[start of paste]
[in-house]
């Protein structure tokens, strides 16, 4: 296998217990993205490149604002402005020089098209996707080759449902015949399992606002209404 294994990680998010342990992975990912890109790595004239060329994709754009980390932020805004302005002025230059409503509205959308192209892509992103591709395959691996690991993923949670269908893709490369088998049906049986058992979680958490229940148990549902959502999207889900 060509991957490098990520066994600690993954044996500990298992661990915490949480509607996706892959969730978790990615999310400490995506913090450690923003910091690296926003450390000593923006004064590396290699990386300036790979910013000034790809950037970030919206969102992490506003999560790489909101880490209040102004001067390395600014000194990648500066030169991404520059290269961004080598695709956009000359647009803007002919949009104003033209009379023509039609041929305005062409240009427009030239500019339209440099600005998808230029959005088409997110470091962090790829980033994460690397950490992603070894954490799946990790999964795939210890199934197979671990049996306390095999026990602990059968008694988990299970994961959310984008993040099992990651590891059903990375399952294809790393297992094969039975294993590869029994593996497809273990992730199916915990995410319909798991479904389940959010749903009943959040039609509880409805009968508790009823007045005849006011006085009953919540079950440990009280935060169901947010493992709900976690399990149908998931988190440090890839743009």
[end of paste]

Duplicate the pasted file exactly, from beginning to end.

[in-house]
């Protein structure tokens, strides 16, 4: 296998217990993205490149604002402005020089098209996707080759449902015949399992606002209404 294994990680998010342990992975990912890109790595004239060329994709754009980390932020805004302005002025230059409503509205959308192209892509992103591709395959691996690991993923949670269908893709490369088998049906049986058992979680958490229940148990549902959502999207889900 060509991957490098990520066994600690993954044996500990298992661990915490949480509607996706892959969730978790990615999310400490995506913090450690923003910091690296926003450390000593923006004064590396290699990386300036790979910013000034790809950037970030919206969102992490506003999560790489909101880490209040102004001067390395600014000194990648500066030169991404520059290269961004080598695709956009000359647009803007002919949009104003033209009379023509039609041929305005062409240009427009030239500019339209440099600005998808230029959005088409997110470091962090790829980033994460690397950490992603070894954490799946990790999964795939210890199934197979671990049996306390095999026990602990059968008694988990299970994961959310984008993040099992990651590891059903990375399952294809790393297992094969039975294993590869029994593996497809273990992730199916915990995410319909798991479904389940959010749903009943959040039609509880409805009968508790009823007045005849006011006085009953919540079950440990009280935060169901947010493992709900976690399990149908998931988190440090890839743009």